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A 2011 press release from the Alaska State Troopers proudly unveiled the results of a three-year(!) study which, not shockingly, determined that the odor of marijuana may be associated with the presence of marijuana.

Now, stop it. Maybe Alaska State Troopers (AST) don’t have much to do; it’s a pretty sure bet that their lives could use a little more excitement. And they have all those “federally forfeited illegal drug proceeds” to spend on… well, something.

The troopers used the University of Alaska Anchorage (UAA) Justice Center to analyze three years’ worth of marijuana grows which they busted. The study analyzed 200 marijuana grow searches conducted by Alaska State Troopers covering 2006 to 2008.

Marijuana was found and seized in 197 cases, or, as the troopers ever-so-helpfully point out, “98.8 percent of the cases reviewed.”

Out of the 200 cases reviewed, investigators reported detecting the odor of marijuana in 121 cases, or 60.5 percent.

“Detection of marijuana odors was found to be significantly associated with the discovery of relatively large amounts of marijuana — that is, quantities of four ounces or more, as well as 25 or more plants,” some would-be scholar in charge of writing the press release meticulously tells us.

The report actually breaks it down, deciding that the odds of AST discovering four ounces or more of pot were “2.7 times greater than the odds when a search was not preceded by the detection of odor.”

“Additionally, the odds of AST discovering 25 or more marijuana plants following the detection of odor were 2.9 times greater than the odds where a search was not preceded by the detection of odor,” the report avers.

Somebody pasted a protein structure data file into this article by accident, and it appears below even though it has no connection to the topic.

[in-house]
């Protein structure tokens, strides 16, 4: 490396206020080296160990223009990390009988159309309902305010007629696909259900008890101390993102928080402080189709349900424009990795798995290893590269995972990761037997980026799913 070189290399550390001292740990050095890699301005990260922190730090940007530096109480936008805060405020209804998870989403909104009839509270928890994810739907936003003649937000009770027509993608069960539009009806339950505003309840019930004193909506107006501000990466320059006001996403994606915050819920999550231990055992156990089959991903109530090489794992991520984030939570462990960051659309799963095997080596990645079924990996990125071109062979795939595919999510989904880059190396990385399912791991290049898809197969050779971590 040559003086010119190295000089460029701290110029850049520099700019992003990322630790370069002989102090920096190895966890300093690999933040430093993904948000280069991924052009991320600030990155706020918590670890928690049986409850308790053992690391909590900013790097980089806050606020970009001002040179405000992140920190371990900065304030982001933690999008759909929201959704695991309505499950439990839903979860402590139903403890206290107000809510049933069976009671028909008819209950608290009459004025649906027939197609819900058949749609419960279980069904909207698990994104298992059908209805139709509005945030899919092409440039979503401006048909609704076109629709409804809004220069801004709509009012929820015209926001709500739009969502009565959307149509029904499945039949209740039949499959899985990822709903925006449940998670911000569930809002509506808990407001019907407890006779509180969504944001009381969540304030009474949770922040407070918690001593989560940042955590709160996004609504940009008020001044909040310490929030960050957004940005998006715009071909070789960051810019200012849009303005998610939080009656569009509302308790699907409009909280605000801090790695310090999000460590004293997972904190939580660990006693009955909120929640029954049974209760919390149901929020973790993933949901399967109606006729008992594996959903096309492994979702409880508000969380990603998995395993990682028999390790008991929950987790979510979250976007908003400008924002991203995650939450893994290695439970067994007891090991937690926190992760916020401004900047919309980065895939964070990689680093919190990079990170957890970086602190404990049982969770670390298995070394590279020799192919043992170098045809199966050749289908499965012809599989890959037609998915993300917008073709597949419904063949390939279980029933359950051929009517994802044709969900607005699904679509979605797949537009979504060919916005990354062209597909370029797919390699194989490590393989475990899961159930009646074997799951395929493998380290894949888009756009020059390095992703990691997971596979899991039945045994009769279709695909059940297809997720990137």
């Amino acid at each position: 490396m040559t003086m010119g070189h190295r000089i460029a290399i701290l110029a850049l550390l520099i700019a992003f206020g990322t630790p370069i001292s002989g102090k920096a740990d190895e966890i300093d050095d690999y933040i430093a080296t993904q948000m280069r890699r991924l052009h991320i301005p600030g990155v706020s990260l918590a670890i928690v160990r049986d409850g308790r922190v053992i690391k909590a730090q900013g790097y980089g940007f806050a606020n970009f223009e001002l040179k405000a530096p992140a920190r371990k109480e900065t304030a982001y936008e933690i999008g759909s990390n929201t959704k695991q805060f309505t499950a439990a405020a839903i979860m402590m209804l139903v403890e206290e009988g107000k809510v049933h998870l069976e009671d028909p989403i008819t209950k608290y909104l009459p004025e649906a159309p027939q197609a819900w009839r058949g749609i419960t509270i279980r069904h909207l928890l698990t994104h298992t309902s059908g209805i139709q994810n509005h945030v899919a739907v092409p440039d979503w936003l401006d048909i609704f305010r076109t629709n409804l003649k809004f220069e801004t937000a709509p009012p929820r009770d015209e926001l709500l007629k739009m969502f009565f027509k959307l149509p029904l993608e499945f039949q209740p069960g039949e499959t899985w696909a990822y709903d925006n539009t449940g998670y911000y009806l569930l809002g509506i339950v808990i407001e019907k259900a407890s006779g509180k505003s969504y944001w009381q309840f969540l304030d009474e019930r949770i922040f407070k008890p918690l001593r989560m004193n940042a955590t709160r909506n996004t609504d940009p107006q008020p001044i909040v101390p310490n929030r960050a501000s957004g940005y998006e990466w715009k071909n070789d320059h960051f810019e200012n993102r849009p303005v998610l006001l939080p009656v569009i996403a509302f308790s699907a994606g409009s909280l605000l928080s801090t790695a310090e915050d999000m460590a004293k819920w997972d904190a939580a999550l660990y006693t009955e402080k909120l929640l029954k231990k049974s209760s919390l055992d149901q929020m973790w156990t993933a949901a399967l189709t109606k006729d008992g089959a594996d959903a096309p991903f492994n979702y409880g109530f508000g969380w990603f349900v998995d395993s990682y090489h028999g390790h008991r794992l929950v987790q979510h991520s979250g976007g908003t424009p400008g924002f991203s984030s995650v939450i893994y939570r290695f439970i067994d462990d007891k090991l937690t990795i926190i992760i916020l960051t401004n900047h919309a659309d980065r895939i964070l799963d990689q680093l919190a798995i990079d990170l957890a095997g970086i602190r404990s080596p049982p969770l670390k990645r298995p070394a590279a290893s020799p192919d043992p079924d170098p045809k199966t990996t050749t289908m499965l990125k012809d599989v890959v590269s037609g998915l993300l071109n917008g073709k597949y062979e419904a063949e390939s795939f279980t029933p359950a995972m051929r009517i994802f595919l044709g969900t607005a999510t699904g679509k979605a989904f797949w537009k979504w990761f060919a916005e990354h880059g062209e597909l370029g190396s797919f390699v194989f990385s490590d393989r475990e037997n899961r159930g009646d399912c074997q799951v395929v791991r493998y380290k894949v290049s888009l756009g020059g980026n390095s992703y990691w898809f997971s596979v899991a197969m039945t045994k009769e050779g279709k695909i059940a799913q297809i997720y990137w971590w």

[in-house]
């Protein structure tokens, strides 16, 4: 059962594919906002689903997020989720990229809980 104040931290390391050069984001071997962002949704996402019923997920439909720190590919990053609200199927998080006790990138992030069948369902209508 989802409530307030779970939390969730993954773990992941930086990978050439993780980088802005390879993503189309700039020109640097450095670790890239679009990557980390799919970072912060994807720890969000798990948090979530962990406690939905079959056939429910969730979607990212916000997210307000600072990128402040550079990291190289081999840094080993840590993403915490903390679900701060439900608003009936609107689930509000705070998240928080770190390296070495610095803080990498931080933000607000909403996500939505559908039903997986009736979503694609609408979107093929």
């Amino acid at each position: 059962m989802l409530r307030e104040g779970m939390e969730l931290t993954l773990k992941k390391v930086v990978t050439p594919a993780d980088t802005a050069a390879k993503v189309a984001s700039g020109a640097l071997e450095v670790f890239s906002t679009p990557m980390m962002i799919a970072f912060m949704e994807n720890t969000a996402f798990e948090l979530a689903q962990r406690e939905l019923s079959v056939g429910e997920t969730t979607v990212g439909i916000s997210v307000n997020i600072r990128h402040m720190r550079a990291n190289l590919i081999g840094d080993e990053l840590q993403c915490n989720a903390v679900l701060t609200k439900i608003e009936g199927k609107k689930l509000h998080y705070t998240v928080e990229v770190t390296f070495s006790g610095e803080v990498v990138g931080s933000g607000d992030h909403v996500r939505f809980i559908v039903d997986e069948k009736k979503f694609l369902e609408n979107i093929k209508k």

Well… alrighty then! (When do you suppose the last time was, when these guys got any?)

All laughter aside, the reason the troopers have gone to all this trouble isn’t for our twisted entertainment. It’s to shore up their legal position in future court cases where officers claim to have smelled marijuana, as pointed out by Ben Anderson at Alaska Dispatch. (The courts have rightly proven skeptical of some smell claims in the past.)

The study, entitled “The Predictive Validity of Marijuana Odor Detection,” analyzed a total of 115(!) variables.

For their next multi-year study, I hope the Alaska State Troopers examine the deepest of enigmas we all urgently need to know: Can the smell of beer, wine or liquor possibly indicate the presence of alcohol?

I, for one, will not sleep until I get some answers.


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